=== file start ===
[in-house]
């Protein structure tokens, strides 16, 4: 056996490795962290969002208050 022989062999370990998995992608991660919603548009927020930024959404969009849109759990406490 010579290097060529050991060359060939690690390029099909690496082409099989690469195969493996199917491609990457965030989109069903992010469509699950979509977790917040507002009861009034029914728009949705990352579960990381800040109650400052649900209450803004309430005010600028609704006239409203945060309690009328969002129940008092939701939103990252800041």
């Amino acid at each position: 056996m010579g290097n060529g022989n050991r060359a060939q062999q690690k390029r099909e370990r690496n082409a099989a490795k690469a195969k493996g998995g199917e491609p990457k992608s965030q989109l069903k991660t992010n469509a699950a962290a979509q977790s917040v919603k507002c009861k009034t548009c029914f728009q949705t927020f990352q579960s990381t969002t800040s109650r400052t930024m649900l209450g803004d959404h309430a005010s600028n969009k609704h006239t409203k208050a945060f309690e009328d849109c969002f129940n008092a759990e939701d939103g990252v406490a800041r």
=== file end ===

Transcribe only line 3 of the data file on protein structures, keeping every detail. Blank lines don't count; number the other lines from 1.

């Amino acid at each position: 056996m010579g290097n060529g022989n050991r060359a060939q062999q690690k390029r099909e370990r690496n082409a099989a490795k690469a195969k493996g998995g199917e491609p990457k992608s965030q989109l069903k991660t992010n469509a699950a962290a979509q977790s917040v919603k507002c009861k009034t548009c029914f728009q949705t927020f990352q579960s990381t969002t800040s109650r400052t930024m649900l209450g803004d959404h309430a005010s600028n969009k609704h006239t409203k208050a945060f309690e009328d849109c969002f129940n008092a759990e939701d939103g990252v406490a800041r």